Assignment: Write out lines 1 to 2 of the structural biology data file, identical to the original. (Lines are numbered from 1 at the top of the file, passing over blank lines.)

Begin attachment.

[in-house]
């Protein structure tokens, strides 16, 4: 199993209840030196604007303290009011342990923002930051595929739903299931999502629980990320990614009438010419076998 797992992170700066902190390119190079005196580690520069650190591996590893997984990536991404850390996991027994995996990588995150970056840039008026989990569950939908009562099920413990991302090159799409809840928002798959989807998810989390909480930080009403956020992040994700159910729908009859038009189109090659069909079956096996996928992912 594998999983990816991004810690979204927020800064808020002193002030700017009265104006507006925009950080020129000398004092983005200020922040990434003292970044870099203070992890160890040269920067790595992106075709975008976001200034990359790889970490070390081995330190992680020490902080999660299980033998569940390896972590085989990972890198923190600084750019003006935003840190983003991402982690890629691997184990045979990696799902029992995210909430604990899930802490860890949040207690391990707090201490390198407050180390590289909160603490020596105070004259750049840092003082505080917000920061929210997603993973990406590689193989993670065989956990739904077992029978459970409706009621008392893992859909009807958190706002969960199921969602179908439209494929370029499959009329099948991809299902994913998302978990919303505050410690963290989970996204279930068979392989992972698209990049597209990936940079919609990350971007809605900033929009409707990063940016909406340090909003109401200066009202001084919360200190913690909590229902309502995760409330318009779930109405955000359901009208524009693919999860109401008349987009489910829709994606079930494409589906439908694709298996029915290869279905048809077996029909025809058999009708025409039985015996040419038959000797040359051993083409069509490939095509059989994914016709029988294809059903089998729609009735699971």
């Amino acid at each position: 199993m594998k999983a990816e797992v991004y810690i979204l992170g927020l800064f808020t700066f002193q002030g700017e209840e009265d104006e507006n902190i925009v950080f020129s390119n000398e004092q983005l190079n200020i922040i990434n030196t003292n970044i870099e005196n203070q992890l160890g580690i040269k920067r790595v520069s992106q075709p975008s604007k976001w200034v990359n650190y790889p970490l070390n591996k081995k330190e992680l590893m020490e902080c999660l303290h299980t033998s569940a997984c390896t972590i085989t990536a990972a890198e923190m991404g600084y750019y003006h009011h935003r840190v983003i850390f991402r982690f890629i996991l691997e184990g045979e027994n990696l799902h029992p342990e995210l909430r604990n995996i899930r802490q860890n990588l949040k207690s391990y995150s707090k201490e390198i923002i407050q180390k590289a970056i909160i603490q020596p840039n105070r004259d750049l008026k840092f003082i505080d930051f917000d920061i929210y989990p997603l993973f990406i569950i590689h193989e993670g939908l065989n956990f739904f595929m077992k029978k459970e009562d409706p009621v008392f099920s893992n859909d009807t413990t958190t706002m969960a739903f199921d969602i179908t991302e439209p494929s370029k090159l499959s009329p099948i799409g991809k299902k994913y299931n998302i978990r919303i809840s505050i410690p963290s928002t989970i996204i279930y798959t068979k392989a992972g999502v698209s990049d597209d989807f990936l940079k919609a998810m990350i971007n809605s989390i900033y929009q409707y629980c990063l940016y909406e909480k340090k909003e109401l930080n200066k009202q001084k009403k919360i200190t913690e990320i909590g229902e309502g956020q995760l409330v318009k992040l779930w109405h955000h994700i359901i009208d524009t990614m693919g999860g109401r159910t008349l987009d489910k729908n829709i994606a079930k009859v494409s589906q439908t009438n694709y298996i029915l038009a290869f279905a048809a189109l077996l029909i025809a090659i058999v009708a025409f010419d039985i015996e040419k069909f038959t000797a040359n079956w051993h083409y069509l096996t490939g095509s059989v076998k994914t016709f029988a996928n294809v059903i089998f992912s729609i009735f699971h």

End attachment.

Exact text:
[in-house]
């Protein structure tokens, strides 16, 4: 199993209840030196604007303290009011342990923002930051595929739903299931999502629980990320990614009438010419076998 797992992170700066902190390119190079005196580690520069650190591996590893997984990536991404850390996991027994995996990588995150970056840039008026989990569950939908009562099920413990991302090159799409809840928002798959989807998810989390909480930080009403956020992040994700159910729908009859038009189109090659069909079956096996996928992912 594998999983990816991004810690979204927020800064808020002193002030700017009265104006507006925009950080020129000398004092983005200020922040990434003292970044870099203070992890160890040269920067790595992106075709975008976001200034990359790889970490070390081995330190992680020490902080999660299980033998569940390896972590085989990972890198923190600084750019003006935003840190983003991402982690890629691997184990045979990696799902029992995210909430604990899930802490860890949040207690391990707090201490390198407050180390590289909160603490020596105070004259750049840092003082505080917000920061929210997603993973990406590689193989993670065989956990739904077992029978459970409706009621008392893992859909009807958190706002969960199921969602179908439209494929370029499959009329099948991809299902994913998302978990919303505050410690963290989970996204279930068979392989992972698209990049597209990936940079919609990350971007809605900033929009409707990063940016909406340090909003109401200066009202001084919360200190913690909590229902309502995760409330318009779930109405955000359901009208524009693919999860109401008349987009489910829709994606079930494409589906439908694709298996029915290869279905048809077996029909025809058999009708025409039985015996040419038959000797040359051993083409069509490939095509059989994914016709029988294809059903089998729609009735699971």